4 Respectfully disagree. You can respect someone’s view even if you wholeheartedly disagree. The key is to disagree with what the person is saying without undermining the actual person’s worthiness. For example, you might strongly disagree with someone, but you can still value the person as a human being, and that should come through in the way you argue.
- Never resort to insulting someone during an argument. Don’t let “I don’t agree with your view on that” escalate to “You’re an idiot.”
- If necessary, halt the conversation before things get too out of control and you say something you’ll regret. You’re not going to get anywhere by disrespecting the other person; you’ll just make a new enemy.
5 Practice patience and assume good faith. Communication can be difficult sometimes, and people may misspeak or struggle to find words that fit. Give them time, and when you aren’t quite sure what they mean, assume that they are doing their best to be kind and understanding.
6 Don’t stereotype other people. Don’t come to a conversation with assumptions about someone else’s opinions or background based on their race, gender, religion, nationality, or any other factor. Everyone is an individual with special life experiences and wisdom. Don’t make the disrespectful mistake of thinking you know someone before you’ve taken the time to learn about him or her as a unique person.
7 Skip the gossip. It’s a common form of disrespect that people usually get away with, but gossiping is a bad habit. It puts you in the practice of seeing people as characters who are up for discussion instead of individuals with feelings that can be deeply hurt. Even the strangest, most annoying, or obnoxious people should not be regularly discussed as though they exist to provide entertainment for others.
- If you have nothing good to say, it’s better not to say it at all
8 Express remorse if you hurt someone. No matter how hard you may try, you’ll probably tread on someone’s toes at some time or another. Your hurtful mistake is less important than how you react to it. If you realize you did something unkind or upsetting, talk to the person about it to apologize.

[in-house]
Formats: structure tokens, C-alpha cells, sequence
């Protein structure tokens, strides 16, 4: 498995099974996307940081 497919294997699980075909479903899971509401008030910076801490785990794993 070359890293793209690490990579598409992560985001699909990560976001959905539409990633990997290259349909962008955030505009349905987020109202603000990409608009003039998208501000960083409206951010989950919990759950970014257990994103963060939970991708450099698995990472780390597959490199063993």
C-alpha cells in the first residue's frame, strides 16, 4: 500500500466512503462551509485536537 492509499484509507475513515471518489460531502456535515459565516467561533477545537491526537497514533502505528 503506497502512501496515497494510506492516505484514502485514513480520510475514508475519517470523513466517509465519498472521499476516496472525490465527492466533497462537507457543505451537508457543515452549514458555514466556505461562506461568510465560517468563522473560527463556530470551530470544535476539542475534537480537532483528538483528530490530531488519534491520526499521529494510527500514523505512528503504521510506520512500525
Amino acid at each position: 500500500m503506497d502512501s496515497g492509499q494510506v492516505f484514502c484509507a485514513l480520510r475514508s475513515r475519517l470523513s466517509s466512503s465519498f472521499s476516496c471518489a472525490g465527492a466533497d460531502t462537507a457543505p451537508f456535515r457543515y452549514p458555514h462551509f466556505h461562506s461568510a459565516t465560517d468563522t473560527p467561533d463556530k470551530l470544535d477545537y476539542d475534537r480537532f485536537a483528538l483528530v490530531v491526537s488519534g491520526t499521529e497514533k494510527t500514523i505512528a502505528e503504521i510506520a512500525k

- Avoid saying “but” to justify your actions. If you wish to explain why you behaved the way you did, try “and” instead. Explains the action without excusing it.
9 Be respectful to others even if they’re not respectful to you. As difficult as it might be, try to show patience and humility. The other person may learn something from you. If the person is downright rude or mean, try to defend yourself without sinking to his or her level.
This is a digest of an article co-authored by Kirsten Parker, MFA Mindset & Action Coach.
View and purchase the full article, including respect outside the workplace.
This article was co-authored by Kirsten Parker, MFA. Kirsten Parker is a Mindset and Action Coach based in her hometown of Los Angeles, California. She helps high achievers overcome stress and self-doubt. She specializes in increasing one’s confidence and clarity by incorporating tools from positive psychology, mindful habit change, and self-regulation into her coaching. She is a Certified HeartMath Practitioner trained in Stress, Anxiety, and Intelligent Energy Management, along with Emotional Intelligence and the Science of Self-Acceptance. She also holds an MFA from Yale University School of Drama in Stage Management. This article has been viewed 850,323 times.
Pan Vera 10/15/2022